“Had I been blessed with even limited access to my own mind, there would have been no reason to write,” the writer Joan Didion said in a speech discussing the reasons and methods behind her writing. “I write entirely to find out what I’m thinking, what I’m looking at, what I see and what it means.”
When I first read that speech in an online archived edition of The New York Times with a strangely etched illustration of Didion’s face, desperately trying everything I could to improve my writing in the midst of college application season, I was puzzled. The idea that putting words on paper in order to learn what you’re thinking, rather than making up your mind about every idea before committing them to a Google Doc or journal page, was foreign to me. So while I appreciated some of the speech, I resigned myself to the idea that I was not a “writer” in the way that Didion described.
And yet in the past year, I find myself increasingly awake at night or distracted at coffee shops, with the urge to open the notes app on my phone and figure out what I’m thinking. The result of this is often bleak, despondent soliloquies; I tremble at the thought of anyone reading them. And yet, they have so often lifted weeks-long fogs over my mind, allowing me to see what it is that is weighing on me or what I am truly scared of.
They’re not all apocalyptic or miserable, too, and on the occasion of this Inside Column, I come to my computer, ready to write, with a question far more boring than my previous contribution to the Viewpoint pages: Why am I obsessed with Californian identity?
So many times in high school, I told my mother and anyone who would listen how much I disliked California, how much I couldn’t wait to leave to another state that was less frustrating or insane. It didn’t help that I lived in Sacramento, epitomizing to my restless adolescent self both the dysfunction of our state’s government and the utter boringness of west coast suburbia (see: Lady Bird).
I didn’t feel exactly that way when I left home for my freshman year, but in the time I’ve spent here, I constantly think about how much I’m a Californian and how alien that can be. The tears I cry while watching Lady Bird have become so much more palpable, and there is so much more weight to hearing Lana Del Rey croon about the California sun and the movie stars, or the way the Beach Boys say “Californ-aye-a” on “Surfin’ U.S.A” or the Mamas and Papas’ lyrics that the title of this column is lifted from.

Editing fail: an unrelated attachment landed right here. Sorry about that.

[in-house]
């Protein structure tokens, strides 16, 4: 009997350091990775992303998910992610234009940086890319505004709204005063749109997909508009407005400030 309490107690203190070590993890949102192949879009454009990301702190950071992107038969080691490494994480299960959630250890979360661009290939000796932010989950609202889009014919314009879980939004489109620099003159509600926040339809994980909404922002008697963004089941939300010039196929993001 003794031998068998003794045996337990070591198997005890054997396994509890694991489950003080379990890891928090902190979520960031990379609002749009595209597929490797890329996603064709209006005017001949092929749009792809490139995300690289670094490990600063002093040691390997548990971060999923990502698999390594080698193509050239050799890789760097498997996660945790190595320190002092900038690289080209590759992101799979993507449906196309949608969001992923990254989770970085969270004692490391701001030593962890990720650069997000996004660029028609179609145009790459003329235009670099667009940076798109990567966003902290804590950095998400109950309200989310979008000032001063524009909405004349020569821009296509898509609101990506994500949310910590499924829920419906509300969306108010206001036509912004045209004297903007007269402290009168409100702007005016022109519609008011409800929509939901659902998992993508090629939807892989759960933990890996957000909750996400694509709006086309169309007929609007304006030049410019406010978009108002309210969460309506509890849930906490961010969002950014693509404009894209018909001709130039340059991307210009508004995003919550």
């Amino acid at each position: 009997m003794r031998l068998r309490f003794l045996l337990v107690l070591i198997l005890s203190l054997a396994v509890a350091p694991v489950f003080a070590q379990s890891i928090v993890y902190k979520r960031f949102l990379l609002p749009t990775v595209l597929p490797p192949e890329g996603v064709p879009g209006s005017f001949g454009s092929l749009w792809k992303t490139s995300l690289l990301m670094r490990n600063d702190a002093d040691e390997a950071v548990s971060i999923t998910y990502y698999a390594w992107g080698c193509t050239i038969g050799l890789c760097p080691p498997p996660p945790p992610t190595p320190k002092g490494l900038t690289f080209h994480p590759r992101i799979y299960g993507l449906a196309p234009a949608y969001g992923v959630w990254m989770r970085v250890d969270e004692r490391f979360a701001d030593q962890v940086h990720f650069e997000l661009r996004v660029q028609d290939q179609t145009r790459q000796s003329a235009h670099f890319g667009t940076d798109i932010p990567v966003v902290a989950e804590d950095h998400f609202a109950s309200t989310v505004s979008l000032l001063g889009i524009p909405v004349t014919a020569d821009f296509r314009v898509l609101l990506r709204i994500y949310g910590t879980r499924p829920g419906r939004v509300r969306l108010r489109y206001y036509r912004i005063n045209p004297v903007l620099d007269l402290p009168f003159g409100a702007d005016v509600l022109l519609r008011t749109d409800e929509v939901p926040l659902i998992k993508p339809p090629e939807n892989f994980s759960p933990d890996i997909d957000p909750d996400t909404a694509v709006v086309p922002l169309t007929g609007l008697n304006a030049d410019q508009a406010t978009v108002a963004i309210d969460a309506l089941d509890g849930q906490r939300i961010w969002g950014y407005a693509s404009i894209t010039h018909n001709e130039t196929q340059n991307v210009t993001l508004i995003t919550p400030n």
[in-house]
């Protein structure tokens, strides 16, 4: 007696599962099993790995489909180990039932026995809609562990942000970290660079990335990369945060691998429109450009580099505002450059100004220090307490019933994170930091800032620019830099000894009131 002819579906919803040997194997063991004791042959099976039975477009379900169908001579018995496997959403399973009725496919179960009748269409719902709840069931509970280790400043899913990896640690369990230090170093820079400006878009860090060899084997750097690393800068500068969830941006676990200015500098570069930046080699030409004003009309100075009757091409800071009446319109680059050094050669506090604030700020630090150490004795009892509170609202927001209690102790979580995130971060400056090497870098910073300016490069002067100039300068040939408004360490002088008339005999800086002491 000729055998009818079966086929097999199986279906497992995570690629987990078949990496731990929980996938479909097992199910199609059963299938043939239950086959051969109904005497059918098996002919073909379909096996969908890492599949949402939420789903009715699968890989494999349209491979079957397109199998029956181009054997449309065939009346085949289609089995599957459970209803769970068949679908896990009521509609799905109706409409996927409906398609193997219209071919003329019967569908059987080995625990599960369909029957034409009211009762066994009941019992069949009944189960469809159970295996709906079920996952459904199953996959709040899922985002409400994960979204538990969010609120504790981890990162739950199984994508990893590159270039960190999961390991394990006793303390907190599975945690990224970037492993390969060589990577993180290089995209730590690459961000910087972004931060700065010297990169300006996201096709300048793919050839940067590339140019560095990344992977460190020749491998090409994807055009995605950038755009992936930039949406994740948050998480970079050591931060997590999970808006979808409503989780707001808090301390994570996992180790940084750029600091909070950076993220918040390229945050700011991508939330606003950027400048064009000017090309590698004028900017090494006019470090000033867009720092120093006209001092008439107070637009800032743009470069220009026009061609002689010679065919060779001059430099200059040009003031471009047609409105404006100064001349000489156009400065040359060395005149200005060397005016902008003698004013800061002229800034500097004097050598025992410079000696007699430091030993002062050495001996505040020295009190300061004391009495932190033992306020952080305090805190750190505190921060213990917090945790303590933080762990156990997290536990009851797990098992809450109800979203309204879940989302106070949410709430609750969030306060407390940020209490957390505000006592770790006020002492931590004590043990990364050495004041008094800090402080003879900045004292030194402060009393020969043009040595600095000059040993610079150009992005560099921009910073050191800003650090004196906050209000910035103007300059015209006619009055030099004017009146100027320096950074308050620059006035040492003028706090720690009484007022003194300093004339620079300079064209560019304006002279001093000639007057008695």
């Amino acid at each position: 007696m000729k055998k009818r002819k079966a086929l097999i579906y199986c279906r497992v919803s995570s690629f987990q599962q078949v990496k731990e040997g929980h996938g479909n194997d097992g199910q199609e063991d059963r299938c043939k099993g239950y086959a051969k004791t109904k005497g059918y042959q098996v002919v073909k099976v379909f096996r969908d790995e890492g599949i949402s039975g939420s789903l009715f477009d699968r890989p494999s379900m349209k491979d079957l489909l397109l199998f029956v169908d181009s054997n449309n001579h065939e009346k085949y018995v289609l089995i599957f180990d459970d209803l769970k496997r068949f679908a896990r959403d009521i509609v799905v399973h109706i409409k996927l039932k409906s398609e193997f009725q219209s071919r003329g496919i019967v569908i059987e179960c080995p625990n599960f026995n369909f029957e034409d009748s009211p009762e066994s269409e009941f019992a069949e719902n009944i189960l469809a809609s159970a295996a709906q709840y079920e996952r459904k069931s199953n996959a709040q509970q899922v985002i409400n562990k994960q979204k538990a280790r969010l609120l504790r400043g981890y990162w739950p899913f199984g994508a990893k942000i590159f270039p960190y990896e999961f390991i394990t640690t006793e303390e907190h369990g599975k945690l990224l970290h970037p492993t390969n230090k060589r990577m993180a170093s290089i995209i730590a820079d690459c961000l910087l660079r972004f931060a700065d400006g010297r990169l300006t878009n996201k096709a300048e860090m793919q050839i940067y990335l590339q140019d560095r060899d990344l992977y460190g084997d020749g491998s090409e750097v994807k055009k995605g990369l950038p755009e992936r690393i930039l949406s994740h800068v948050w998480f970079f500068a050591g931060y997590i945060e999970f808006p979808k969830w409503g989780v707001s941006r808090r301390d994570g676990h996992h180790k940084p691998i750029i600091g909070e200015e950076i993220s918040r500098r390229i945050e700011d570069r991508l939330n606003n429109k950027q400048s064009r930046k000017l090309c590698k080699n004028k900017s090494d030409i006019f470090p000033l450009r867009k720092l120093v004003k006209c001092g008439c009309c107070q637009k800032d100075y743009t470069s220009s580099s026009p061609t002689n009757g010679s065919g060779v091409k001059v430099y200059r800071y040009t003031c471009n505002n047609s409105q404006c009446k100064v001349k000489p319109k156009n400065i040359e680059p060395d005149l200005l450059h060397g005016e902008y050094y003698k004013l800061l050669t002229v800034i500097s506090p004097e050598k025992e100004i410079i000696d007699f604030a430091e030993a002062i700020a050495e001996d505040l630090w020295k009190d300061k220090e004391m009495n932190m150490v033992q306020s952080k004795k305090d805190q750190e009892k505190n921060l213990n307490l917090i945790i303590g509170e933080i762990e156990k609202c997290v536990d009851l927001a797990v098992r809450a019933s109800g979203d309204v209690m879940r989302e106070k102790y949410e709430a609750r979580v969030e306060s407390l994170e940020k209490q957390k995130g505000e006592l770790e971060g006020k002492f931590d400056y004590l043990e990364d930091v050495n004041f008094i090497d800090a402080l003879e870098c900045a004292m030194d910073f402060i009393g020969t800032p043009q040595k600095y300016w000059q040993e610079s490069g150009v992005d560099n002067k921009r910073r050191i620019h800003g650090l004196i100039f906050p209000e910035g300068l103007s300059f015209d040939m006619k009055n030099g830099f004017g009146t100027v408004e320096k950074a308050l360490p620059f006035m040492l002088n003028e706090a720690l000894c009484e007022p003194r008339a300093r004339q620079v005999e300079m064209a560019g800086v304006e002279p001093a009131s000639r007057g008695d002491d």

I was in office hours with my political theory professor last year, and our conversation somehow made its way to how Didion’s work was increasingly conquering the shelf of books in my dorm, as I bought secondhand copies of everything she wrote on weekend trips to Chicago bookstores. I had no doubt that her writing prowess and the resonance of her work was part of that, but a huge part was seeking to understand California, to feel it even while trekking through the South Bend snowbanks. Professor Kaplan told me something that has stuck with me: “There’s something about this place that lets people really learn about who they are.”
I think that in many ways, my obsession is silly. I visited a friend in Virginia a couple times this summer from my internship in Washington, D.C. As we drove through the Virginia countryside, I kept coming up blank in response to questions about how things were like in California. The state is massive; there’s little my sleepy, suburban Sacramento adolescence or childhood in San Francisco shares in common with the dozens of Orange County residents I’ve met here. And yet, as I spent those months in D.C., I kept noticing things: our summers are browner in California, our old houses aren’t as old, the heat’s a different creature.
I genuinely think there are things that unify California, that define its identity and spirit. But I think that perhaps this obsession, this fixation comes not from a need to define myself or to categorize various feelings of alienation and homesickness. I don’t know. I wrote, and I did not receive a definitive answer.
But I did finish my Inside Column — see you back in the (superior) News pages.
You can contact Isa Sheikh at email@example.com.
The views expressed in this Inside Column are those of the author and not necessarily those of The Observer.